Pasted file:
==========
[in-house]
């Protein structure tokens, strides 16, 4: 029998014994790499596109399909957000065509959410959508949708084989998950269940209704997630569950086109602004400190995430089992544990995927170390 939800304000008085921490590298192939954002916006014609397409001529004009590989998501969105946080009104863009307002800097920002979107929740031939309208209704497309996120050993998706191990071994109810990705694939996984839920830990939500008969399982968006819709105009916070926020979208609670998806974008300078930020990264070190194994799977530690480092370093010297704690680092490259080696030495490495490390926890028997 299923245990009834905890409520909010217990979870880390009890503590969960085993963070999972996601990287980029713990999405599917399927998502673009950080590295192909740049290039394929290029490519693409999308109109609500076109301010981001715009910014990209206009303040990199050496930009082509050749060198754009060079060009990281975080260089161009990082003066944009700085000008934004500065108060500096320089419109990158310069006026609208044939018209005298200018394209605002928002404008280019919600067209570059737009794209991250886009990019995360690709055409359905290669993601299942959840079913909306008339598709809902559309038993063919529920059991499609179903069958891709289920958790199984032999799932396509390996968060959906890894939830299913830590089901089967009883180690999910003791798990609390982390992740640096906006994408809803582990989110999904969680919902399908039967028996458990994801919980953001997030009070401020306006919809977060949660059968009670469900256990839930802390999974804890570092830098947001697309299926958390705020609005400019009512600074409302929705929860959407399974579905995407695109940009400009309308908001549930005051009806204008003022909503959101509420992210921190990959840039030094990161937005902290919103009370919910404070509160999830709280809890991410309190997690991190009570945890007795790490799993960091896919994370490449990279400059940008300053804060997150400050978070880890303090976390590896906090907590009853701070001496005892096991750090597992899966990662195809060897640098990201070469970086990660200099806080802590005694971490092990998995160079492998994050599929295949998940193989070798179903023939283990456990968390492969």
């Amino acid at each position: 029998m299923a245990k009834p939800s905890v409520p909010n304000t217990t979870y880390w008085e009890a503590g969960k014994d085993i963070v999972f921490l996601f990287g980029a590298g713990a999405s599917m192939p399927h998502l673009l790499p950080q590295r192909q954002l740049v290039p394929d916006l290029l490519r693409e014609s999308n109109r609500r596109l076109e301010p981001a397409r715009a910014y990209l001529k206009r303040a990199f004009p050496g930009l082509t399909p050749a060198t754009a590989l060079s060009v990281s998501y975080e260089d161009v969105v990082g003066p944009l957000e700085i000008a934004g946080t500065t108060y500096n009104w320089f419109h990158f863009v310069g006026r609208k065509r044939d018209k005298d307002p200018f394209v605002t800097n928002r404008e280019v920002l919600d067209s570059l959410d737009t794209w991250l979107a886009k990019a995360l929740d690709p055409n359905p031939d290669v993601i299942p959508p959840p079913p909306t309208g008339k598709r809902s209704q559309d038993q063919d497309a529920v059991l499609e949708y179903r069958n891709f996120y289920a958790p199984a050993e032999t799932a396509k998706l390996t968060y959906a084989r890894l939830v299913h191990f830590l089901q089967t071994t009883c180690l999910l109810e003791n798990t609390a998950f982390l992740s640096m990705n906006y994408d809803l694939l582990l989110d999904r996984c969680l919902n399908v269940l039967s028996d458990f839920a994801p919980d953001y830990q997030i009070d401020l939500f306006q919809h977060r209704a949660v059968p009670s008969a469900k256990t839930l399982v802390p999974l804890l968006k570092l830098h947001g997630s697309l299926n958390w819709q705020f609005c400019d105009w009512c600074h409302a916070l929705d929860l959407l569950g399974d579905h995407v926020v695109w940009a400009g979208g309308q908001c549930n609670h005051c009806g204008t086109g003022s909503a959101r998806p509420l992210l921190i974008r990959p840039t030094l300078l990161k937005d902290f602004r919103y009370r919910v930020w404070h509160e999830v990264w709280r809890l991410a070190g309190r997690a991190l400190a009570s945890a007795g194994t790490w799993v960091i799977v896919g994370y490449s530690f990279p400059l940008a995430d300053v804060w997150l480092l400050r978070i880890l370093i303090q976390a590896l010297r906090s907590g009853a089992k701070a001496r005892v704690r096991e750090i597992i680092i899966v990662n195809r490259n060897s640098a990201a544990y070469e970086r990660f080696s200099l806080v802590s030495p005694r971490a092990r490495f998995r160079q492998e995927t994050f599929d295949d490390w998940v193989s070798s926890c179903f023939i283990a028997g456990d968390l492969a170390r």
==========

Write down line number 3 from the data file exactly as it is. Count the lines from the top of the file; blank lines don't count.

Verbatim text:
């Amino acid at each position: 029998m299923a245990k009834p939800s905890v409520p909010n304000t217990t979870y880390w008085e009890a503590g969960k014994d085993i963070v999972f921490l996601f990287g980029a590298g713990a999405s599917m192939p399927h998502l673009l790499p950080q590295r192909q954002l740049v290039p394929d916006l290029l490519r693409e014609s999308n109109r609500r596109l076109e301010p981001a397409r715009a910014y990209l001529k206009r303040a990199f004009p050496g930009l082509t399909p050749a060198t754009a590989l060079s060009v990281s998501y975080e260089d161009v969105v990082g003066p944009l957000e700085i000008a934004g946080t500065t108060y500096n009104w320089f419109h990158f863009v310069g006026r609208k065509r044939d018209k005298d307002p200018f394209v605002t800097n928002r404008e280019v920002l919600d067209s570059l959410d737009t794209w991250l979107a886009k990019a995360l929740d690709p055409n359905p031939d290669v993601i299942p959508p959840p079913p909306t309208g008339k598709r809902s209704q559309d038993q063919d497309a529920v059991l499609e949708y179903r069958n891709f996120y289920a958790p199984a050993e032999t799932a396509k998706l390996t968060y959906a084989r890894l939830v299913h191990f830590l089901q089967t071994t009883c180690l999910l109810e003791n798990t609390a998950f982390l992740s640096m990705n906006y994408d809803l694939l582990l989110d999904r996984c969680l919902n399908v269940l039967s028996d458990f839920a994801p919980d953001y830990q997030i009070d401020l939500f306006q919809h977060r209704a949660v059968p009670s008969a469900k256990t839930l399982v802390p999974l804890l968006k570092l830098h947001g997630s697309l299926n958390w819709q705020f609005c400019d105009w009512c600074h409302a916070l929705d929860l959407l569950g399974d579905h995407v926020v695109w940009a400009g979208g309308q908001c549930n609670h005051c009806g204008t086109g003022s909503a959101r998806p509420l992210l921190i974008r990959p840039t030094l300078l990161k937005d902290f602004r919103y009370r919910v930020w404070h509160e999830v990264w709280r809890l991410a070190g309190r997690a991190l400190a009570s945890a007795g194994t790490w799993v960091i799977v896919g994370y490449s530690f990279p400059l940008a995430d300053v804060w997150l480092l400050r978070i880890l370093i303090q976390a590896l010297r906090s907590g009853a089992k701070a001496r005892v704690r096991e750090i597992i680092i899966v990662n195809r490259n060897s640098a990201a544990y070469e970086r990660f080696s200099l806080v802590s030495p005694r971490a092990r490495f998995r160079q492998e995927t994050f599929d295949d490390w998940v193989s070798s926890c179903f023939i283990a028997g456990d968390l492969a170390r």